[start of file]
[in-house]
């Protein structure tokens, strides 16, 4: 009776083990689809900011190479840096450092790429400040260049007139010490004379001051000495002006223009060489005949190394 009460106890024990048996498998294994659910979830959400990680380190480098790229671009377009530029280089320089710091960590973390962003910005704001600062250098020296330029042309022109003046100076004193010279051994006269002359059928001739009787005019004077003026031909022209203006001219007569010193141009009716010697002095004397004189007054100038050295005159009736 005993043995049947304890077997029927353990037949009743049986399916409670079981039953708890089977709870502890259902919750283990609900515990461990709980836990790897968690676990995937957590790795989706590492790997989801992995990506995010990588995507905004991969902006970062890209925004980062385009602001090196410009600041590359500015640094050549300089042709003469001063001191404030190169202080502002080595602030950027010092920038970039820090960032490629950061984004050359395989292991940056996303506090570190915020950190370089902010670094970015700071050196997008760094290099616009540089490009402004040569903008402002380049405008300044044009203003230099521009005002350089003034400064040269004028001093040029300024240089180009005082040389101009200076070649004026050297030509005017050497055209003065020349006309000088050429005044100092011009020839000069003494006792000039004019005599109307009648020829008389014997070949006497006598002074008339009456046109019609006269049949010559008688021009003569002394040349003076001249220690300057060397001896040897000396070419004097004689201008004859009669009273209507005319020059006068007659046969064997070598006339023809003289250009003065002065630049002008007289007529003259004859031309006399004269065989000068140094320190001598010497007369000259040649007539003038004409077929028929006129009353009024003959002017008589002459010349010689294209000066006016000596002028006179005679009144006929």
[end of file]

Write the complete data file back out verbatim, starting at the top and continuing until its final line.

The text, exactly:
[in-house]
């Protein structure tokens, strides 16, 4: 009776083990689809900011190479840096450092790429400040260049007139010490004379001051000495002006223009060489005949190394 009460106890024990048996498998294994659910979830959400990680380190480098790229671009377009530029280089320089710091960590973390962003910005704001600062250098020296330029042309022109003046100076004193010279051994006269002359059928001739009787005019004077003026031909022209203006001219007569010193141009009716010697002095004397004189007054100038050295005159009736 005993043995049947304890077997029927353990037949009743049986399916409670079981039953708890089977709870502890259902919750283990609900515990461990709980836990790897968690676990995937957590790795989706590492790997989801992995990506995010990588995507905004991969902006970062890209925004980062385009602001090196410009600041590359500015640094050549300089042709003469001063001191404030190169202080502002080595602030950027010092920038970039820090960032490629950061984004050359395989292991940056996303506090570190915020950190370089902010670094970015700071050196997008760094290099616009540089490009402004040569903008402002380049405008300044044009203003230099521009005002350089003034400064040269004028001093040029300024240089180009005082040389101009200076070649004026050297030509005017050497055209003065020349006309000088050429005044100092011009020839000069003494006792000039004019005599109307009648020829008389014997070949006497006598002074008339009456046109019609006269049949010559008688021009003569002394040349003076001249220690300057060397001896040897000396070419004097004689201008004859009669009273209507005319020059006068007659046969064997070598006339023809003289250009003065002065630049002008007289007529003259004859031309006399004269065989000068140094320190001598010497007369000259040649007539003038004409077929028929006129009353009024003959002017008589002459010349010689294209000066006016000596002028006179005679009144006929």